California News

Bill: Option to charge hard drug possession as misdemeanor instead of felony

Thursday, September 05, 2013

It could be the first big change to California's drug sentencing laws in years: A new bill gives prosecutors the option of charging possession of certain hard drugs as a misdemeanor rather than a felony. It just passed a major hurdle in the legislature.

"Donnell" wouldn't give us his last name, but he's done hard time in prison for drug possession. The felonies follow him for life, making it difficult to move on now that he's clean.

"If you're trying to get a good job it's kind of hard because they're not going to really accept you because of the record that you have under these drug possessions that I got," said Donnell.

After what's considered a routine vote, the state legislature will likely send Governor Brown a proposal that would allow local prosecutors to charge possession of a small amount of cocaine or heroin as a misdemeanor rather than a felony. The choice is the prosecutor's.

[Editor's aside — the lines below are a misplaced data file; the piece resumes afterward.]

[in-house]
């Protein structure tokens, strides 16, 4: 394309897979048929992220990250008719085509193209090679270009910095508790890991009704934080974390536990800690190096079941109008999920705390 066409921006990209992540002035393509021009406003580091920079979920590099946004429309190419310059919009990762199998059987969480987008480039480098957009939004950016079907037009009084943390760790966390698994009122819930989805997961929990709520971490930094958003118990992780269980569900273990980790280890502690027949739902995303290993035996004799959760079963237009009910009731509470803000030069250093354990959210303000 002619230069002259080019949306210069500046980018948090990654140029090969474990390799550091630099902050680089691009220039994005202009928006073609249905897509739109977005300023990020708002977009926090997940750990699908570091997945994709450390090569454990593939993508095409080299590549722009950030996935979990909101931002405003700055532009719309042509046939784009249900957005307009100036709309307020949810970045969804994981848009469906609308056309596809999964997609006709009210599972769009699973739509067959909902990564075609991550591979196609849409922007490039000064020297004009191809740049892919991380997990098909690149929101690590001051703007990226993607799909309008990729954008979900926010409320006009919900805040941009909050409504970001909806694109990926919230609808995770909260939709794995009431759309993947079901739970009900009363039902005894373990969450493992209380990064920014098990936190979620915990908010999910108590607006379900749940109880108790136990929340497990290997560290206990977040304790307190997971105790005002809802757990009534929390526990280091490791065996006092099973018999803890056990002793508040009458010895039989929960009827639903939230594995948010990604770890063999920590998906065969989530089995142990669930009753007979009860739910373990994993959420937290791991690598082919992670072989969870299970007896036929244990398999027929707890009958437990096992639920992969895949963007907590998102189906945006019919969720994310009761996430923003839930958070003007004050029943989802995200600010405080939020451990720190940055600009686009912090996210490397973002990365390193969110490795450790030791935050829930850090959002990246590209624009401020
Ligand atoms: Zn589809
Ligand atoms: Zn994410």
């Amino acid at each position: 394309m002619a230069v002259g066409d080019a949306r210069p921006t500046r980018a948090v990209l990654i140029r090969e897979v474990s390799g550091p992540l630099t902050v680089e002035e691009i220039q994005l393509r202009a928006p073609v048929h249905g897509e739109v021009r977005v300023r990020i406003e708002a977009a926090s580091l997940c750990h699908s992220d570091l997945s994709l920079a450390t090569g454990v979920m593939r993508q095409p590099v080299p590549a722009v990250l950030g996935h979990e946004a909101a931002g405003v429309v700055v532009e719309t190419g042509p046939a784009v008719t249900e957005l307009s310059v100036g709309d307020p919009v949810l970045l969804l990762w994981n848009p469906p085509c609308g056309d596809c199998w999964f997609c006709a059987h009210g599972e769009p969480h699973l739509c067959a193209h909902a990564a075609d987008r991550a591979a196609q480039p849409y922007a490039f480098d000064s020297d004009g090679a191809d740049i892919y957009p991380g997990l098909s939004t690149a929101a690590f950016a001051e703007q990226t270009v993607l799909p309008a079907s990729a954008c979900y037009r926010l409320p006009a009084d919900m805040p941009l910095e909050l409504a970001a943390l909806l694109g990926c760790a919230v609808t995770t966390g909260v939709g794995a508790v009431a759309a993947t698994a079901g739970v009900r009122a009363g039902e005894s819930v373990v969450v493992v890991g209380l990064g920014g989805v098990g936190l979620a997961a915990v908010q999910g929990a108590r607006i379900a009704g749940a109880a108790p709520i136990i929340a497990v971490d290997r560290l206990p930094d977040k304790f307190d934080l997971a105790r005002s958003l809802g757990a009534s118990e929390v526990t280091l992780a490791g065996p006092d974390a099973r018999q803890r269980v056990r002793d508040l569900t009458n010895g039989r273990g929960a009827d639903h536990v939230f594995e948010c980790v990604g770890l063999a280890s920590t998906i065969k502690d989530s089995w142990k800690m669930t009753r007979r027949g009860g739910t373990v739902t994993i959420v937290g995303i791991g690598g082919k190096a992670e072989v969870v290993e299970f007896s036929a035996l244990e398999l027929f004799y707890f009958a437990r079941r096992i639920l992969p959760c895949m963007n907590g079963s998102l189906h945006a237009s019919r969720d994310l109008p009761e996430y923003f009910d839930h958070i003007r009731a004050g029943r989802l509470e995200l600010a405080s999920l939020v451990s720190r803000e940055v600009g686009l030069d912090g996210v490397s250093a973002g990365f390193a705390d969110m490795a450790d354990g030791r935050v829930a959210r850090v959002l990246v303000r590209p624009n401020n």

Instead of sentencing offenders behind bars for three years, the maximum sentence could be one year in county jail, saving about $160 million a year.

Today more than 4,000 inmates are serving prison time for simple drug possession.

"A felony should be about violent crime. A felony should be about crimes where you hurt someone or take from someone else," said Glenn Backes, Drug Policy Alliance. "A felony is not appropriate for what somebody puts into their own body."

Assemblyman Brian Jones (R-Santee) used to work with families in crisis through his church.

"Those are the hardest drugs to break the addiction of," said Jones.

He says keeping the felony status for hard drugs helps addicts get the help they need through what's called Proposition 36 funds.

"Part of that hitting rock bottom is being convicted of a felony," said Jones. "But in California we have an avenue for them to seek treatment through the Prop. 36 funds. So we already have a way out to help them up when they do hit rock bottom."

It's hard to say what the governor will do. As California's attorney general, he was very tough on crime. But as a governor, Brown is a big fan of letting locals make their own decisions."

Donnell hopes the governor gives people a second chance.

"Simple possession shouldn't be as harsh as it is," said Donnell.

The measure does not affect marijuana possession, which will remain an infraction.

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